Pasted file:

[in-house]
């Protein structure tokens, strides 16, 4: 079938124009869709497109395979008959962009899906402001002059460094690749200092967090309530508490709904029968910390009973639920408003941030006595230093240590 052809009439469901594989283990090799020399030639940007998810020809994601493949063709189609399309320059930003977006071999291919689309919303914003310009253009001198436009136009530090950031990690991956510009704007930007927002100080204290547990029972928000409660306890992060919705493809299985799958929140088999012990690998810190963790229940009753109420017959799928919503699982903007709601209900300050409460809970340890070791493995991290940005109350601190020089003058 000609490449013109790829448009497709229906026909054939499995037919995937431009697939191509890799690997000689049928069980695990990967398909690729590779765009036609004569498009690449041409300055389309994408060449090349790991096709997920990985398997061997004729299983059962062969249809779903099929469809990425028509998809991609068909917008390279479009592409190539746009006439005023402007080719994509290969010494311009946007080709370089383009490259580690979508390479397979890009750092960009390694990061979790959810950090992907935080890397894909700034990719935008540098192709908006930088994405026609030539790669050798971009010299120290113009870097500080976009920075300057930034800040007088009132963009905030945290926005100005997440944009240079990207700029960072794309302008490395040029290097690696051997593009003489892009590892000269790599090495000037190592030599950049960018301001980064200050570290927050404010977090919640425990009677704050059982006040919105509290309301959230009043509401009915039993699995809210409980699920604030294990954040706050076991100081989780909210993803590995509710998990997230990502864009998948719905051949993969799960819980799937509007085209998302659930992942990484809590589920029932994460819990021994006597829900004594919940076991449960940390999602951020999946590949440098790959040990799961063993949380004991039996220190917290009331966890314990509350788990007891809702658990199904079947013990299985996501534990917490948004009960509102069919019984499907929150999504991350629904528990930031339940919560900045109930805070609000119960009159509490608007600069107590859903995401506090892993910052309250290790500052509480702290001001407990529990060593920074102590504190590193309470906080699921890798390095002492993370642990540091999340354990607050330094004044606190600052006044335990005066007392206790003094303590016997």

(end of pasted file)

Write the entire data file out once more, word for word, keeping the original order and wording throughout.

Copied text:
[in-house]
């Protein structure tokens, strides 16, 4: 079938124009869709497109395979008959962009899906402001002059460094690749200092967090309530508490709904029968910390009973639920408003941030006595230093240590 052809009439469901594989283990090799020399030639940007998810020809994601493949063709189609399309320059930003977006071999291919689309919303914003310009253009001198436009136009530090950031990690991956510009704007930007927002100080204290547990029972928000409660306890992060919705493809299985799958929140088999012990690998810190963790229940009753109420017959799928919503699982903007709601209900300050409460809970340890070791493995991290940005109350601190020089003058 000609490449013109790829448009497709229906026909054939499995037919995937431009697939191509890799690997000689049928069980695990990967398909690729590779765009036609004569498009690449041409300055389309994408060449090349790991096709997920990985398997061997004729299983059962062969249809779903099929469809990425028509998809991609068909917008390279479009592409190539746009006439005023402007080719994509290969010494311009946007080709370089383009490259580690979508390479397979890009750092960009390694990061979790959810950090992907935080890397894909700034990719935008540098192709908006930088994405026609030539790669050798971009010299120290113009870097500080976009920075300057930034800040007088009132963009905030945290926005100005997440944009240079990207700029960072794309302008490395040029290097690696051997593009003489892009590892000269790599090495000037190592030599950049960018301001980064200050570290927050404010977090919640425990009677704050059982006040919105509290309301959230009043509401009915039993699995809210409980699920604030294990954040706050076991100081989780909210993803590995509710998990997230990502864009998948719905051949993969799960819980799937509007085209998302659930992942990484809590589920029932994460819990021994006597829900004594919940076991449960940390999602951020999946590949440098790959040990799961063993949380004991039996220190917290009331966890314990509350788990007891809702658990199904079947013990299985996501534990917490948004009960509102069919019984499907929150999504991350629904528990930031339940919560900045109930805070609000119960009159509490608007600069107590859903995401506090892993910052309250290790500052509480702290001001407990529990060593920074102590504190590193309470906080699921890798390095002492993370642990540091999340354990607050330094004044606190600052006044335990005066007392206790003094303590016997």